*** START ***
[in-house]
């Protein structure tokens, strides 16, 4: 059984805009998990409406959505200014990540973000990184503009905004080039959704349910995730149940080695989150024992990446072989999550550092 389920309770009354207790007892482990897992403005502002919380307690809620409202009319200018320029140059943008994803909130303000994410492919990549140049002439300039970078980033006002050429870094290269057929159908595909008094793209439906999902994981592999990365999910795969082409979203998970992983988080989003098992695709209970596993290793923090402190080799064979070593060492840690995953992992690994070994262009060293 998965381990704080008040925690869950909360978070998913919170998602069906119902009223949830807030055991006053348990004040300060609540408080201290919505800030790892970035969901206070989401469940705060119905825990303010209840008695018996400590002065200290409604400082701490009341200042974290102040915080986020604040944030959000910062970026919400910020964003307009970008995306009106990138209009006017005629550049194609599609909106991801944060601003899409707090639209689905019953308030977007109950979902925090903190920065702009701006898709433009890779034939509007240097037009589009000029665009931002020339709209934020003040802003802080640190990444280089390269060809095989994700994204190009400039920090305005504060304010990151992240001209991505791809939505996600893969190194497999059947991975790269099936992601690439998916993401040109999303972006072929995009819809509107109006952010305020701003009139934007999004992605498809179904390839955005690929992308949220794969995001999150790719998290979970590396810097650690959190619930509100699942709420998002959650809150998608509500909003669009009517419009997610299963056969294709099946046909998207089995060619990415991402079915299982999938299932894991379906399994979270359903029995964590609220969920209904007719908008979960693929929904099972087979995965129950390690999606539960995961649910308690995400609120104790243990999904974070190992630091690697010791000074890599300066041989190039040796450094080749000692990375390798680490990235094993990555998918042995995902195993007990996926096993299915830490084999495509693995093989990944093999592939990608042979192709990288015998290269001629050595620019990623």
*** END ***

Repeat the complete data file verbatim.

[in-house]
């Protein structure tokens, strides 16, 4: 059984805009998990409406959505200014990540973000990184503009905004080039959704349910995730149940080695989150024992990446072989999550550092 389920309770009354207790007892482990897992403005502002919380307690809620409202009319200018320029140059943008994803909130303000994410492919990549140049002439300039970078980033006002050429870094290269057929159908595909008094793209439906999902994981592999990365999910795969082409979203998970992983988080989003098992695709209970596993290793923090402190080799064979070593060492840690995953992992690994070994262009060293 998965381990704080008040925690869950909360978070998913919170998602069906119902009223949830807030055991006053348990004040300060609540408080201290919505800030790892970035969901206070989401469940705060119905825990303010209840008695018996400590002065200290409604400082701490009341200042974290102040915080986020604040944030959000910062970026919400910020964003307009970008995306009106990138209009006017005629550049194609599609909106991801944060601003899409707090639209689905019953308030977007109950979902925090903190920065702009701006898709433009890779034939509007240097037009589009000029665009931002020339709209934020003040802003802080640190990444280089390269060809095989994700994204190009400039920090305005504060304010990151992240001209991505791809939505996600893969190194497999059947991975790269099936992601690439998916993401040109999303972006072929995009819809509107109006952010305020701003009139934007999004992605498809179904390839955005690929992308949220794969995001999150790719998290979970590396810097650690959190619930509100699942709420998002959650809150998608509500909003669009009517419009997610299963056969294709099946046909998207089995060619990415991402079915299982999938299932894991379906399994979270359903029995964590609220969920209904007719908008979960693929929904099972087979995965129950390690999606539960995961649910308690995400609120104790243990999904974070190992630091690697010791000074890599300066041989190039040796450094080749000692990375390798680490990235094993990555998918042995995902195993007990996926096993299915830490084999495509693995093989990944093999592939990608042979192709990288015998290269001629050595620019990623």